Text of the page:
The woman, who was working for Médecins Sans Frontières, fell ill at the weekend and was placed in isolation on Sunday. On Monday she was confirmed as having contracted Ebola and is scheduled to be flown into the country on a specially constructed private jet plane. The craft, normally used for business flights, is equipped to provide medical care for the patient and ensure the airborne virus is not spread beyond the infected invidual.
Ebola virus victim arrives in Norway by special jet
Norwegian Ebola victim arrives in Oslo Gardermoen airport. Photo: Stian Lysberg Solum / NTB scanpix
6 October 2014
The Norwegian woman, diagnosed with Ebola while working for a charity organization in Sierra Leone, will arrive in Oslo for treatment on Tuesday.
Secretary general for Médecins Sans Frontières, Anne Cecilie Kaltenborn, said at a press conference in Sierra Leone on Monday: “We regrettably confirm that one of our Norwegian field workers tested positively for Ebola. The person was on a mission in Sierra Leone, where Médecins Sans Frontières has 1,200 employees. 86 of those are international aid workers.”
“A blood sample was taken, and it showed that our colleague unfortunately was infected by Ebola, ” confirmed Kaltenborn.
The woman will be flown back to Norway where Norwegian health authorities will take over her treatment.
Kaltenborn said: “We are sure that our colleague will receive the best treatment available. We have kept in touch with our colleague and her family. We will continue to give them all the support we can give.”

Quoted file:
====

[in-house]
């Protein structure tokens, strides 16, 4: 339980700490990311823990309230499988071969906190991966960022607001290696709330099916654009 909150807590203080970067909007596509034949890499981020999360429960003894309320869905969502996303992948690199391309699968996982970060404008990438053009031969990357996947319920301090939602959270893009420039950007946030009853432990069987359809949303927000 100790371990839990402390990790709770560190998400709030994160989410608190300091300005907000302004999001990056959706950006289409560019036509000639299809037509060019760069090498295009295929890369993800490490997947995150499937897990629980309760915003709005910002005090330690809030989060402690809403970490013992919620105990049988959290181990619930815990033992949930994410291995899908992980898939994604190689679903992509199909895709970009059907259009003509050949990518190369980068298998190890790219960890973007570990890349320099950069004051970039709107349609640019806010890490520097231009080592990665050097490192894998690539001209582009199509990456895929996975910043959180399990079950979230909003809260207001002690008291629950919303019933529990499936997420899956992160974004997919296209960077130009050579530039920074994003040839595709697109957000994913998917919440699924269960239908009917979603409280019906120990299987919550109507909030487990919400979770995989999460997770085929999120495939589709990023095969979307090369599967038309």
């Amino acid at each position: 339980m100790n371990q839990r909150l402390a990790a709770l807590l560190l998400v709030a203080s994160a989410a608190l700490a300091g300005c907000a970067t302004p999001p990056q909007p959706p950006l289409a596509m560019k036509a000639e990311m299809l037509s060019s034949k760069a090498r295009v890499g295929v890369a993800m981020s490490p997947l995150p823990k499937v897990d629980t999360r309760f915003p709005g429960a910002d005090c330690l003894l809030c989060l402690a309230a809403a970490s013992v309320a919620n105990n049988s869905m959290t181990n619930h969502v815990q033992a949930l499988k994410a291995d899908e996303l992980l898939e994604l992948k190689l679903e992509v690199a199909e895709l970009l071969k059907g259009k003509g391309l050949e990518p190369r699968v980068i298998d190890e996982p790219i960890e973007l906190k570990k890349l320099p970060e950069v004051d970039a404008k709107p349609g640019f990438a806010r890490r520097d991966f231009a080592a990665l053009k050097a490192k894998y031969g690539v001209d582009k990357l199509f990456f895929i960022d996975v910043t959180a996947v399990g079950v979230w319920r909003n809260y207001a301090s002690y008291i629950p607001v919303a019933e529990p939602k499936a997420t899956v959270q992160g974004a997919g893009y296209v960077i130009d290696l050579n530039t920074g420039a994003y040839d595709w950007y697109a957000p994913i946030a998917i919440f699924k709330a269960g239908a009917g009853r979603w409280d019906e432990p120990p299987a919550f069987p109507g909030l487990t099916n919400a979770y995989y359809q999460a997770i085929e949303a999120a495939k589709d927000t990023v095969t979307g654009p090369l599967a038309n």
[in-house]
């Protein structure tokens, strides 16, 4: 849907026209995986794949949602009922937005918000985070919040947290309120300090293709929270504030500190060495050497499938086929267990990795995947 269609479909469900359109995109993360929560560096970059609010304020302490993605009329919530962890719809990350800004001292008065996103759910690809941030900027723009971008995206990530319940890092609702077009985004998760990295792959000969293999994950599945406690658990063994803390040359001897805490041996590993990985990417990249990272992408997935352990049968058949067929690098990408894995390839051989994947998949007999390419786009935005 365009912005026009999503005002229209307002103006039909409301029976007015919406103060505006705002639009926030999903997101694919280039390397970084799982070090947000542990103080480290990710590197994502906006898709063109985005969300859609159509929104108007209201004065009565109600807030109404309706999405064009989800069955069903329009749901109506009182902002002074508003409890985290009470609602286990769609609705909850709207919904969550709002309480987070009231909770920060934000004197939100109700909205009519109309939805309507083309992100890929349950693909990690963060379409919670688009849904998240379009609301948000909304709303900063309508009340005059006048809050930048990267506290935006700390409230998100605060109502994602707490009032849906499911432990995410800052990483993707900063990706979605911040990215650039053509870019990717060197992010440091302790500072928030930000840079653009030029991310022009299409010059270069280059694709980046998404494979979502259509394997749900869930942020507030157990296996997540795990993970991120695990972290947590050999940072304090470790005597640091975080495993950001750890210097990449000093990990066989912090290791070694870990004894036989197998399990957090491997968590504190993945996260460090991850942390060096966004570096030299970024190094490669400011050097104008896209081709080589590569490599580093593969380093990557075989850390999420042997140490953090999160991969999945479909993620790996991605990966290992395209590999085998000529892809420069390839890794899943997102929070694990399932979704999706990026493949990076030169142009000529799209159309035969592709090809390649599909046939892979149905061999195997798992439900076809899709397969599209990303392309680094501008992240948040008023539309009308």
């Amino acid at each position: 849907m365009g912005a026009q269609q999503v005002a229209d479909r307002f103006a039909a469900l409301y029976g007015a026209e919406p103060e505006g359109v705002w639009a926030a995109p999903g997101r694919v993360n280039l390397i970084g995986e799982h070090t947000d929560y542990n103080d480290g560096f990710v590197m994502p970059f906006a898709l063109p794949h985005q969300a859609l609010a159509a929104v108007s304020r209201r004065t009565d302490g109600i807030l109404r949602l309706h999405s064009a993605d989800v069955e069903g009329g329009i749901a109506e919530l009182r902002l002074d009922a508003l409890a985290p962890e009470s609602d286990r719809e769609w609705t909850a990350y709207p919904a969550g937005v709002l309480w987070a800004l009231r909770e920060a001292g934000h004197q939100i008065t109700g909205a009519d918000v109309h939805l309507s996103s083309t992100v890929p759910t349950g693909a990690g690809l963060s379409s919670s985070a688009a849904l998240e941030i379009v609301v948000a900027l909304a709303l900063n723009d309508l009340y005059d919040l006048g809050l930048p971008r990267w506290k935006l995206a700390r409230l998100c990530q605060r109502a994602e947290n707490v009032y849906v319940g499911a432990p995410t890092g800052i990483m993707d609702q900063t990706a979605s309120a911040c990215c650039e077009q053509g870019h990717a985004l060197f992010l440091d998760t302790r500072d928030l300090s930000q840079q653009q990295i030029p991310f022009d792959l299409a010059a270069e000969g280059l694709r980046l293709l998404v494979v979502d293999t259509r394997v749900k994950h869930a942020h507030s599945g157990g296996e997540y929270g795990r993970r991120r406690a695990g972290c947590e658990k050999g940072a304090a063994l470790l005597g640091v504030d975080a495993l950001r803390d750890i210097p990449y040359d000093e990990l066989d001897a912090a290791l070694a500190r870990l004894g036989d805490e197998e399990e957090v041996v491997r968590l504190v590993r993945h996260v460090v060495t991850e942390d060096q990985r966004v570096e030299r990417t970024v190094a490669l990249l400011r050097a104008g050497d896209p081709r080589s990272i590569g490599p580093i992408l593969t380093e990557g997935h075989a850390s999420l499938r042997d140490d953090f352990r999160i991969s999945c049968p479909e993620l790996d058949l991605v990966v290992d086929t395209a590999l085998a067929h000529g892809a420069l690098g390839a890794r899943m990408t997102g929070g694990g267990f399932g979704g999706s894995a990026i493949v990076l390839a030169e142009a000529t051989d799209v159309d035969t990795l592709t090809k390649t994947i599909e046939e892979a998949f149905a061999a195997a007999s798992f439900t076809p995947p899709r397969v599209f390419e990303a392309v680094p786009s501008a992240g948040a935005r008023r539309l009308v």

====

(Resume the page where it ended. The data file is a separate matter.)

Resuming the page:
Prime Minister Erna Solberg was quick to react and dispel public fears about a possible Ebola outbreak in Norway.
"The reason this disease spreads so quickly throughout West Africa is because these are countries without infrastructure and without good health services. Here in Norway we can handle this quickly," assured Solberg.
Cathrine Lofthus of Oslo University hospital who will receive the patient said at a press conference the hospital has been prepared for a long time if they were to receive a patient infected by Ebola and has strict procedures on dealing with high risk infections.
She said: “We have the competence, the facilities, the isolation room and equipment. We will take care of the patient and our staff in the best possible way and have competent, dedicated procedures in relation to the Ebola virus.”
Health director Bjørn Guldvog spoke also at the Monday press conference and said: “Norwegian health services are well prepared to treat patients with the Ebola virus.”
He added: “During the last months Oslo University hospital has trained especially on treating patients infected by Ebola. We believe the chance is small for the disease to spread infection in our country.”
Doctors at the hospital estimate it will be one to two weeks before they know whether an Ebola infected patient will survive or not. Experimental medicine could be used to treat the infected woman.
Dag Kvale at the infection medical ward at Oslo university hospital said: “In a week or two we will know a lot. That is normal. But in cases like these, we take it one hour at a time.”
“Ebola is a virus infecting the cells in the blood vessel walls and it becomes a blood vessel disease. Blood vessels are in all kinds of tissue, so potentially Ebola could infect all tissues [in the body],” Kvale explained.